She's been married to a well driller for many years, but Bess Cutter doesn't need to use a drilling rig to find water.
A forked stick, wire rods, or a pendulum are the only tools she uses.
Bess, the wife of Certified Master Groundwater Consultant Howard (Porky) Cutter, Jr. of Virginia Beach, VA is a dowser.
For more than a quarter of a century, she has used her tools of the trade to find water and make other discoveries. She was surprised to learn as a teenager that she had the ability to dowse for water by using a forked stick.
"I was around 13 and was spending the summer on a farm caring for a lady who had just gotten out of the hospital. She was having a water well dowsed by an old Indian gentleman and I watched him and followed behind him with a forked stick and did the things he did. He essentially taught me how to dowse without saying a word," she said.
Dowsers use movements of the forked stick, rods or pendulum to indicate the presence of water or other substances and to answer questions related to their searches, and Bess said she was surprised when the stick began moving in her hands.
"I really didn't know what was happening, I'd feel movement in the stick and I was observing what he was doing and matching it. I was ecstatic and I went home and told my father about it and he told me to see what I could find on our farm. I found one vein of water under a concrete floor in our barn," she said.
Bess said she soon learned not everyone was as happy as she was about her newfound dowsing talents.
"I grew up in a Pentecostal church, and you don't do these things there. At age 13, they told me this was of the devil, but I believe God wouldn't let me do anything that is against his will," she said.
When she and Porky Cutter, Jr. married, he was working in Georgia as a well driller and didn't really believe in dowsing for water, but she said he later began seeking her assistance.
"In Georgia, well drillers guaranteed water and after he drilled a few dry holes, he said 'Let's see what you can do.' I started dowsing our wells and I dowsed every well he drilled for 15 years," she said. "It took him a while to get accustomed to it, but he started seeing there was some accuracy to it and he made sure to drill where I had staked out the site.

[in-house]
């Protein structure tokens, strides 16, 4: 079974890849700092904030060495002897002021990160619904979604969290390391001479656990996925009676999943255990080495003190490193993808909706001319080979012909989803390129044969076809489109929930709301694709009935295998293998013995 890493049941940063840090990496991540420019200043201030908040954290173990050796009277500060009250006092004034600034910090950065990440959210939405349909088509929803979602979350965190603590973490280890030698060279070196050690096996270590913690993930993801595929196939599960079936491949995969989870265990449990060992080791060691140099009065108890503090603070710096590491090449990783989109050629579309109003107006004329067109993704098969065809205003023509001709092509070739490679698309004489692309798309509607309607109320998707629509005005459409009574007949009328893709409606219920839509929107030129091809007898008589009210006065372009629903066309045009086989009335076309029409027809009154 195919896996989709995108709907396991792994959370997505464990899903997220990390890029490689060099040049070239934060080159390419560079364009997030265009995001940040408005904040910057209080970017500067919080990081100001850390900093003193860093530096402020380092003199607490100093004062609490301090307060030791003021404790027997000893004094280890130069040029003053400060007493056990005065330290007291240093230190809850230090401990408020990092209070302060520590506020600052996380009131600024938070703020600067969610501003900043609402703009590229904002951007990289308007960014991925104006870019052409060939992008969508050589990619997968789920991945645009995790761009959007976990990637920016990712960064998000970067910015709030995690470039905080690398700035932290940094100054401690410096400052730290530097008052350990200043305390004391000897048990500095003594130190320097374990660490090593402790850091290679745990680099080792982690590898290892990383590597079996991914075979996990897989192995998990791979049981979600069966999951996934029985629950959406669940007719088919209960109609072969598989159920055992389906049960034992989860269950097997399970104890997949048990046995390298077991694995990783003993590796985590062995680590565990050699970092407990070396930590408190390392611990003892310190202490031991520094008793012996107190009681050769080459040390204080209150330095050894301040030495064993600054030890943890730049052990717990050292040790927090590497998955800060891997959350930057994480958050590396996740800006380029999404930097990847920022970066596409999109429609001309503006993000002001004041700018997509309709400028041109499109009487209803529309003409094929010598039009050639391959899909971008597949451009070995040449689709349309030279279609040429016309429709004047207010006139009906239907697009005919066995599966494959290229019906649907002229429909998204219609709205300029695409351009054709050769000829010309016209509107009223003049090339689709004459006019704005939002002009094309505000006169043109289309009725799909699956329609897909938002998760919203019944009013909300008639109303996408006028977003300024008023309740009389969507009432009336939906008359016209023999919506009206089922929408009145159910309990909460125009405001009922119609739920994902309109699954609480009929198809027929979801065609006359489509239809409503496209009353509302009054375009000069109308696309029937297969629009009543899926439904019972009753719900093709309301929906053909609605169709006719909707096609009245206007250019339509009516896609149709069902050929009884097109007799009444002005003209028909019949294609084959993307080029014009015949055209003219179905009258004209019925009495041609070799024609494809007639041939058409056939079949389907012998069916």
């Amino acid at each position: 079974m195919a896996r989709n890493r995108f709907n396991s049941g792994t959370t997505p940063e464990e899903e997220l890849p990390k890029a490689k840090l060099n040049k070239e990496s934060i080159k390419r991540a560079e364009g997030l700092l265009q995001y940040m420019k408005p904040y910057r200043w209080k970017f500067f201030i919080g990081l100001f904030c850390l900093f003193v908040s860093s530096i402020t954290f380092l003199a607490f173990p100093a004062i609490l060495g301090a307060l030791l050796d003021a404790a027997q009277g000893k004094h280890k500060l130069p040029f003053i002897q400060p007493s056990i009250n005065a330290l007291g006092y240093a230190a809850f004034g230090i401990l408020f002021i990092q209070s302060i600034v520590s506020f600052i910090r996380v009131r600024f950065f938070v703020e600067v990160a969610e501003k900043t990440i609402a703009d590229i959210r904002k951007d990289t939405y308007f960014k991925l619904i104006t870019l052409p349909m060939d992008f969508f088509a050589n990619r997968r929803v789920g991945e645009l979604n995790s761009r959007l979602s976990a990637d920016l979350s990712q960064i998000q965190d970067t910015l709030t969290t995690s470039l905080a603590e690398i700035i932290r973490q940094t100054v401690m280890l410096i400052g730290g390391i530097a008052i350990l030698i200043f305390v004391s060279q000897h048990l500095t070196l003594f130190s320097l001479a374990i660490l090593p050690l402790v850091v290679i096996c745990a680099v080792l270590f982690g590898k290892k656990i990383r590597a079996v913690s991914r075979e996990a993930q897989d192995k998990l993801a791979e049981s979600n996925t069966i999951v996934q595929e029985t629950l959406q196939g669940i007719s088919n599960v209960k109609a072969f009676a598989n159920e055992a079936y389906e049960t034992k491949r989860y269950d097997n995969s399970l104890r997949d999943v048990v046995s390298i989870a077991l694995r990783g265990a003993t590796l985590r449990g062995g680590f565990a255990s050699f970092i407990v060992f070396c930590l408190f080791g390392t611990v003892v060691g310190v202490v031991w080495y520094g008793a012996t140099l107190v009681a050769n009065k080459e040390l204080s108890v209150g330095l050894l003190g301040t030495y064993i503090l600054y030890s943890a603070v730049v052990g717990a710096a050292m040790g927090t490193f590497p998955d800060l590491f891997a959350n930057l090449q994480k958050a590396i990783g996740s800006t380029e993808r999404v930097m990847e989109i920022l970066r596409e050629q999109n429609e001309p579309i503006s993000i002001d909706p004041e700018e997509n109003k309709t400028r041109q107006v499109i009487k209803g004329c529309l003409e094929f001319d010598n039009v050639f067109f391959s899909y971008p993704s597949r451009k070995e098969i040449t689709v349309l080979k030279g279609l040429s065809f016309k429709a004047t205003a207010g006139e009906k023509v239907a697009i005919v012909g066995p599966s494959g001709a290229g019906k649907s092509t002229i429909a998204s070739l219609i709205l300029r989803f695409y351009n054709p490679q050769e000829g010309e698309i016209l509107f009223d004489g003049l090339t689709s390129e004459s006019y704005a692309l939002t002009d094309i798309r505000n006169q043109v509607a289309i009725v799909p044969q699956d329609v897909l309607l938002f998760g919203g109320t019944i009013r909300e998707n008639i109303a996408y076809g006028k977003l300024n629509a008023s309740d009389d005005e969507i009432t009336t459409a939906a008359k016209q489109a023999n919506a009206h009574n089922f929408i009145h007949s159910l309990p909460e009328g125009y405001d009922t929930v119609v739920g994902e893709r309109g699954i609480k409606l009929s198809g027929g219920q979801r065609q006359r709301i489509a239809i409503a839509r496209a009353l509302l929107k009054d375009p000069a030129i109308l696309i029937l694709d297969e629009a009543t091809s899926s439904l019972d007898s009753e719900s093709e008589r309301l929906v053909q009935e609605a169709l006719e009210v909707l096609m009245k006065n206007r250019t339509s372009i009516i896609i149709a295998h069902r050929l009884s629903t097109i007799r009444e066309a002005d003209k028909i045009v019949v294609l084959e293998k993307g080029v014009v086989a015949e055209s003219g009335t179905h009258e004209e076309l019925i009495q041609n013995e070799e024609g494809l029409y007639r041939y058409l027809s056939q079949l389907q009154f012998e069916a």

"We had an unusual relationship with a well driller and a dowser working together," she said, although she added her opinions about dowsing still don't necessarily reflect her husband's opinions on the subject.
Some water well drillers still refuse to drill at sites that have been dowsed and some others in the groundwater field look down on dowsers, she said.
"It's just common sense to make sure before drilling a well. Why would you want to invest material, time and equipment into a hole that isn't going to produce anything?" she said.
Bess, who still dowses and teaches classes on the art, said dowsing enables you to learn much more about a site than whether water is present.
"You can determine the beginning and ending depth of the water zone and can determine if two of the zones cross and you can determine the gallons per minute for each zone and see which would produce the most water," she said. "You can triangulate it out and get in the center of the triangle to find the best spot to find water.
"In dowsing you are tuning in to the earth's energy and tuning in to nature. You learn to read and be in harmony with them," she said. "I tune into things by the vibrations I feel."